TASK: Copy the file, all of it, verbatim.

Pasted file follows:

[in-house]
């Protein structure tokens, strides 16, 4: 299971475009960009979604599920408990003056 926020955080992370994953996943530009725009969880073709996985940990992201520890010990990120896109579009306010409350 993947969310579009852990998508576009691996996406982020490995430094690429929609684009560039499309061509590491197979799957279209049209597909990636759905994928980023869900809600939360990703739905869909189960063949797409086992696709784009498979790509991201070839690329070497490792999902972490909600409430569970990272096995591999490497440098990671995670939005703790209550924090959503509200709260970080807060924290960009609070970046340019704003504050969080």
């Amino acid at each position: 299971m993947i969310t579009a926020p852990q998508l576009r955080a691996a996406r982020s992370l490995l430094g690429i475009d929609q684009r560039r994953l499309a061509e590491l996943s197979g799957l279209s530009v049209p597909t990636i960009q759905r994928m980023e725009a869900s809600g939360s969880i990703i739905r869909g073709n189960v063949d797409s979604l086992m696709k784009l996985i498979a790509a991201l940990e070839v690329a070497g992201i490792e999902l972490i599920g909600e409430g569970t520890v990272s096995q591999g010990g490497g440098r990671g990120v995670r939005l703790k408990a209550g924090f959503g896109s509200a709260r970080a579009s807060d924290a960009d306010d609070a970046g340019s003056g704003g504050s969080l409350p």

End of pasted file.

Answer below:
[in-house]
């Protein structure tokens, strides 16, 4: 299971475009960009979604599920408990003056 926020955080992370994953996943530009725009969880073709996985940990992201520890010990990120896109579009306010409350 993947969310579009852990998508576009691996996406982020490995430094690429929609684009560039499309061509590491197979799957279209049209597909990636759905994928980023869900809600939360990703739905869909189960063949797409086992696709784009498979790509991201070839690329070497490792999902972490909600409430569970990272096995591999490497440098990671995670939005703790209550924090959503509200709260970080807060924290960009609070970046340019704003504050969080």
């Amino acid at each position: 299971m993947i969310t579009a926020p852990q998508l576009r955080a691996a996406r982020s992370l490995l430094g690429i475009d929609q684009r560039r994953l499309a061509e590491l996943s197979g799957l279209s530009v049209p597909t990636i960009q759905r994928m980023e725009a869900s809600g939360s969880i990703i739905r869909g073709n189960v063949d797409s979604l086992m696709k784009l996985i498979a790509a991201l940990e070839v690329a070497g992201i490792e999902l972490i599920g909600e409430g569970t520890v990272s096995q591999g010990g490497g440098r990671g990120v995670r939005l703790k408990a209550g924090f959503g896109s509200a709260r970080a579009s807060d924290a960009d306010d609070a970046g340019s003056g704003g504050s969080l409350p």